Building public servants' capacity in strategic foresight
June 17, 2022
‘Future’ is something we can change and shape collectively. But for that we must first understand and make sense of future. And how do we do this? This was the crux of the two-day training workshop on strategic foresight that brought together more than 60 public servants from various ministries and agencies.
Strategic foresight is a structured and systematic way of anticipating a range of possible future scenarios to better prepare for change. As opposed to traditional forecasting models that rely solely on past data, futures and foresight methods embrace uncertainty and recognizes the power of imagination and the unlimited possibilities ahead of us to inform current decision-making. Applied at personal, organizational and national level, foresight allows us to prepare for potential threats and enhances our ability to capitalize on hidden opportunities.
Strategic foresight is an iterative exploration, that helps us to mine the external environment for trends and emerging issues and leverage those insights to create maps of the emerging landscape. These well-informed maps of the future allow us to test our current strategy, develop breakthrough innovations, and create transformative change.
Jose Ramos and John Sweeney, both futurists at Action Foresight, a leading provider of foresight services, supporting a broad range of organizations, institutions and groups across all sectors to envision and create a future they want, provided the training. They introduced the participants to the futures research and studies, including the past, contemporary and post-normal concepts of strategic foresight or futures thinking and frameworks and models for applying foresight in planning and policy and decision making.
The trainers also walked the participants through ways to implement strategic foresight within the context of Anticipatory Governance. They were introduced to the Triple-A (Anticipatory, Agility and Adaptive) Governance framework, which is an integrated notion for considering how organizations can anticipate change, develop organizational agility (shifting mindsets), and adapt and shape change through various means.
The workshop was aimed at introducing public servants to strategic foresight concepts and related tools and methods to help build plans and strategies that are more resilient to external environmental factors. A clear view of the trajectory of change and how it could reshape the public policy landscape is increasingly required to make future fit decisions. By gaining an understanding on strategic foresight and developing proficiency over the approaches introduced, officials can help respective agencies broaden their perspectives on threats and opportunities and thereby assist in formulating an appropriate response.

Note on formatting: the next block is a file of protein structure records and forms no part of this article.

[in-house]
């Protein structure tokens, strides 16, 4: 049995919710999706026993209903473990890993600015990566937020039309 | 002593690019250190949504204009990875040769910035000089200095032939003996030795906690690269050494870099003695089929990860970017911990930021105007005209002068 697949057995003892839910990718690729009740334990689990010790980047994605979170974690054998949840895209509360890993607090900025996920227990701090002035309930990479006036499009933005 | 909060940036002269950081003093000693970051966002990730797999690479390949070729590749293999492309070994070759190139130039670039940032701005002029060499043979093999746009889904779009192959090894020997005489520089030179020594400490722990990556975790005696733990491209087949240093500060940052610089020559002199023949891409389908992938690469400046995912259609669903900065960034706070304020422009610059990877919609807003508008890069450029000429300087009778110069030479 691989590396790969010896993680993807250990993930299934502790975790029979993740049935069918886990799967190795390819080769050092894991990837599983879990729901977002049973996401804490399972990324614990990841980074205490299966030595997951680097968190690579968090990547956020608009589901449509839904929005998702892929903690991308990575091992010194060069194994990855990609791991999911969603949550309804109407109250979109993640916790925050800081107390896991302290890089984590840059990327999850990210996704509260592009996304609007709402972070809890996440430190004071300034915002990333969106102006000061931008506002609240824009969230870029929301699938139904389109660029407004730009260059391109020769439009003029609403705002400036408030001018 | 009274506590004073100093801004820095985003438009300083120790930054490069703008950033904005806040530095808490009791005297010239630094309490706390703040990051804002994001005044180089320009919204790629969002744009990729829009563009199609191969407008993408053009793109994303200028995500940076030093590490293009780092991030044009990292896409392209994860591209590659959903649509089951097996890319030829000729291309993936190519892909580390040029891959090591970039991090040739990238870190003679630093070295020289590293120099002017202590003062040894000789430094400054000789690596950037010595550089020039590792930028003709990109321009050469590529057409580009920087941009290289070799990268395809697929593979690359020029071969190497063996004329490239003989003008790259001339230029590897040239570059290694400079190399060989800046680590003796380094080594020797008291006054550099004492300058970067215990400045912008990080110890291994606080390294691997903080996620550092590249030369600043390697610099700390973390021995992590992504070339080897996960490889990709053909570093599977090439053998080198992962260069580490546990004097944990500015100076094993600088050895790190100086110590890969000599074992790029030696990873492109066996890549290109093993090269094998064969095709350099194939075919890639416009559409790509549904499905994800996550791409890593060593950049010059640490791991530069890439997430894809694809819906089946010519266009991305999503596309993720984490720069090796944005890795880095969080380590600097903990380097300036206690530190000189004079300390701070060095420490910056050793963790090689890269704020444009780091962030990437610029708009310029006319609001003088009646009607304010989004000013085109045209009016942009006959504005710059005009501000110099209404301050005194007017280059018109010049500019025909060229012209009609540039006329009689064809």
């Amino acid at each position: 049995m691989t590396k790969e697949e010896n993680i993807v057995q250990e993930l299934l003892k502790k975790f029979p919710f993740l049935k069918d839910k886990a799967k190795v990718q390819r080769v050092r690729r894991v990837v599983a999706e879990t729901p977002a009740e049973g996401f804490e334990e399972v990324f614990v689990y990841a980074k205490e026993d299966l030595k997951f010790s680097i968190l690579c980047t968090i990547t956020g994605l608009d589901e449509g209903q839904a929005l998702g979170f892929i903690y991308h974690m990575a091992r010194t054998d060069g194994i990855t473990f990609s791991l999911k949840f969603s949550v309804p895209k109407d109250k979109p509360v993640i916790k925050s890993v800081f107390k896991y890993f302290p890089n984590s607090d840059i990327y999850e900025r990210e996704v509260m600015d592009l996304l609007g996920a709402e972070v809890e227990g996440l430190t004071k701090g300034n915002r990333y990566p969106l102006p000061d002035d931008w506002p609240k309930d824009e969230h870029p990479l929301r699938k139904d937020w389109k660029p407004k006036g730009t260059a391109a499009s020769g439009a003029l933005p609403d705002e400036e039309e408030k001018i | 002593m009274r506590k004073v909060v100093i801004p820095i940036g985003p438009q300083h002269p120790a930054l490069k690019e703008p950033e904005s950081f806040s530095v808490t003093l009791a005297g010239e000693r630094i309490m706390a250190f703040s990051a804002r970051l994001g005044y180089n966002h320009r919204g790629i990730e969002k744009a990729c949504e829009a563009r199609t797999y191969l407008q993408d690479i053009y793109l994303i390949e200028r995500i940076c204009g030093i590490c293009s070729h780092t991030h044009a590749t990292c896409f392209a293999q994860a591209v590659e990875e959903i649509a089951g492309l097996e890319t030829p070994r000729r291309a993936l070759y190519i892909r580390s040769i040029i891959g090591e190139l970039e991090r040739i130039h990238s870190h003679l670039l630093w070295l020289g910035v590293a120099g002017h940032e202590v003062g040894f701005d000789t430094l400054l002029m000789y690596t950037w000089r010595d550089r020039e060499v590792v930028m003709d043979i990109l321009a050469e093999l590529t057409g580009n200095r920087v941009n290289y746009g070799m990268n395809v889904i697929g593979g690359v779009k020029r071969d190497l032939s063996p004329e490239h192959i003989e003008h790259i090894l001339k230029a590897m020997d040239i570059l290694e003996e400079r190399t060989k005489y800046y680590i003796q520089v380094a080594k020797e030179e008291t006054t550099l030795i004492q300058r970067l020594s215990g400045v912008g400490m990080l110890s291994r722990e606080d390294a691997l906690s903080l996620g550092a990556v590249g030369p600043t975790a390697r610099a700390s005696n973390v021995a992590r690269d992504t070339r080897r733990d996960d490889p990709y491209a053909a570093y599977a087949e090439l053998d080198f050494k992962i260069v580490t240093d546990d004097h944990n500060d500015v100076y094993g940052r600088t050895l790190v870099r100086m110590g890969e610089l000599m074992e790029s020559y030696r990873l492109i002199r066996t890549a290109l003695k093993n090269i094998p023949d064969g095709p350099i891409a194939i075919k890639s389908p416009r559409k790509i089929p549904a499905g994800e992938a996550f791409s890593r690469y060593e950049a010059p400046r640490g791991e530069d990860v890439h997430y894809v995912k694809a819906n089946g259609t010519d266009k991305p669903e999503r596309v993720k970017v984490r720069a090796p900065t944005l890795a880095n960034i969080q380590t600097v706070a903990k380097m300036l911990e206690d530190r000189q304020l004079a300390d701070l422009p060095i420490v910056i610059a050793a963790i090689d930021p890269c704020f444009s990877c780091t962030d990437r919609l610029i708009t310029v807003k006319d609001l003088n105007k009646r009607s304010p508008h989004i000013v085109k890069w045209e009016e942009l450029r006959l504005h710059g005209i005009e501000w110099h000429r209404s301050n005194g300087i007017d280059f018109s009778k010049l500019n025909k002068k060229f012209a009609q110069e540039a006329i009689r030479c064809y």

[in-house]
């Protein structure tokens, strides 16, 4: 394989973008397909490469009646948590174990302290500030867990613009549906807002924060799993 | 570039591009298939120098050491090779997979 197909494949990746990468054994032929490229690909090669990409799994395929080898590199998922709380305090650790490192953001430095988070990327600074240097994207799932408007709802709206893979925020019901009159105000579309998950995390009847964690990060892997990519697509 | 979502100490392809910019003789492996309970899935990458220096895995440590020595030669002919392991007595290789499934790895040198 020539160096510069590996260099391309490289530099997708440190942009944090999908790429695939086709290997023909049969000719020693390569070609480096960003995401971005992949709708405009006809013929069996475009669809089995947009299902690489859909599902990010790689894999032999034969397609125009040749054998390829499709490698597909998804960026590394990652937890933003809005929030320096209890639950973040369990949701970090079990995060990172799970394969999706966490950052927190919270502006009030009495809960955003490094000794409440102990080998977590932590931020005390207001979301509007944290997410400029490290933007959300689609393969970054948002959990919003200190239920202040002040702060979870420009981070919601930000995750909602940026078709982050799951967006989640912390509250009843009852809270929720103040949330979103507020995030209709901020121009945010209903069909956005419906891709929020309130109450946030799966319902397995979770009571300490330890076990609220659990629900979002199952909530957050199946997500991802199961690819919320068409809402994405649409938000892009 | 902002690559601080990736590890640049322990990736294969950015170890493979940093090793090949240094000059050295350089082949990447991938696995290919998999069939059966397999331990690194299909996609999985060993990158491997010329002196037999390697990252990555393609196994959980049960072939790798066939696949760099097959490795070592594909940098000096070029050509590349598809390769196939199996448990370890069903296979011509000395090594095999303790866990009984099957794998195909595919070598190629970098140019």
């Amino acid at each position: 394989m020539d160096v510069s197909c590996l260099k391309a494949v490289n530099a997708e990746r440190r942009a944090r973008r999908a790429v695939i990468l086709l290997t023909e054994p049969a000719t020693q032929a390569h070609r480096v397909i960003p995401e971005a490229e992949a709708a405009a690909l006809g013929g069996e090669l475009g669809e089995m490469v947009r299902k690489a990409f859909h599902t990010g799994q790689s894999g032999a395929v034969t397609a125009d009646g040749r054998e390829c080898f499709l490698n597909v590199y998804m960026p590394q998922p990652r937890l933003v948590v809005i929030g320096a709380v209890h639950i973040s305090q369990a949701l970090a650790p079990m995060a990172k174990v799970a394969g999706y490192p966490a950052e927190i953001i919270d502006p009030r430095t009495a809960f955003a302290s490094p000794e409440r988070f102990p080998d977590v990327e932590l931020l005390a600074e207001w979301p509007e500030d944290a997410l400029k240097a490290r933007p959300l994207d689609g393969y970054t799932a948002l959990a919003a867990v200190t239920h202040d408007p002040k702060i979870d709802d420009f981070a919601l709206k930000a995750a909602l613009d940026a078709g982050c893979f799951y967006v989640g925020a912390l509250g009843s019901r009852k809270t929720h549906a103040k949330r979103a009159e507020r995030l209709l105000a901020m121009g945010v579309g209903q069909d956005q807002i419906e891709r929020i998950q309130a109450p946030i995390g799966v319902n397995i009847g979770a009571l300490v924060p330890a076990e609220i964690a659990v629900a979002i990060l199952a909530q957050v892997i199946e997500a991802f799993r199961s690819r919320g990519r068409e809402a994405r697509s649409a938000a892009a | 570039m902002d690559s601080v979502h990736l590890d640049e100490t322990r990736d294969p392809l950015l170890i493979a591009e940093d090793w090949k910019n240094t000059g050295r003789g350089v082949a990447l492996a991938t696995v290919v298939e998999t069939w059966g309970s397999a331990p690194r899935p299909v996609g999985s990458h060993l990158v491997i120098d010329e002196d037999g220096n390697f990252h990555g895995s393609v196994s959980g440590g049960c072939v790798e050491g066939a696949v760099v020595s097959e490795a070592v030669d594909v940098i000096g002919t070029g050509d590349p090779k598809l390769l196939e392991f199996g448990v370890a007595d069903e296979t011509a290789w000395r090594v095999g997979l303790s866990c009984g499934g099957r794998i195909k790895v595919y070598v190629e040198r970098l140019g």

UNDP Resident Representative Azusa Kubota said the VUCA (volatile, uncertain, complex and ambiguous) world is bringing about fast, disruptive changes that are consistently challenging our ability to adapt and respond.
“To navigate the VUCA world, we must also adapt planning and policy making processes. This is where the importance of strategic foresight comes in. And as is the case with adopting any new approaches, governments’ ability to apply strategic foresight is directly linked to the capacities of the public service in future thinking, foresight tools and practices. This workshop was designed to help equip public servants with conceptual and methodological literacy in future thinking and foresight.”
The training workshop was conducted as part of the “Future Workforce Study: Anticipating Emerging Skills in Bhutan’s Digital Creative and Agricultural Sector” led by the Ministry of Labour and Human Resources in partnership with UNDP. The job market is one area where changes are happening at a whirlwind speed. This future-oriented systematic anticipation of skills will not only help prepare individuals, employers, enterprises, governments, and training providers for future competencies but also enable strategic responses to address skills gaps in a timely manner.
Gracing the event virtually, the Secretary, Ministry of Labour and Human Resources, Tashi Wangmo highlighted the rising unemployment rate. The overall unemployment rate hit an all-time high of 5% while the youth unemployment rate soared to 22.6% in 2020. Although the unemployment rate decreased in 2021, Dasho mentioned that the drop was not significant with the overall unemployment at 4.8% and youth unemployment at 20.9%.
“The Foresight Study is going to be of paramount importance for Bhutan since skills gaps, and mismatch of expectation of jobseekers are the two key challenges faced in the labour market. A 10–20-year outlook for workforce demand for Bhutan’s creative, digital and agricultural industries that this study will provide can be used to drive ideas and response strategies particularly in workforce supply and capability building. The report that will be generated from this Foresight study shall be owned and used by all the relevant stakeholders, not just by the MoLHR,” said Dasho.
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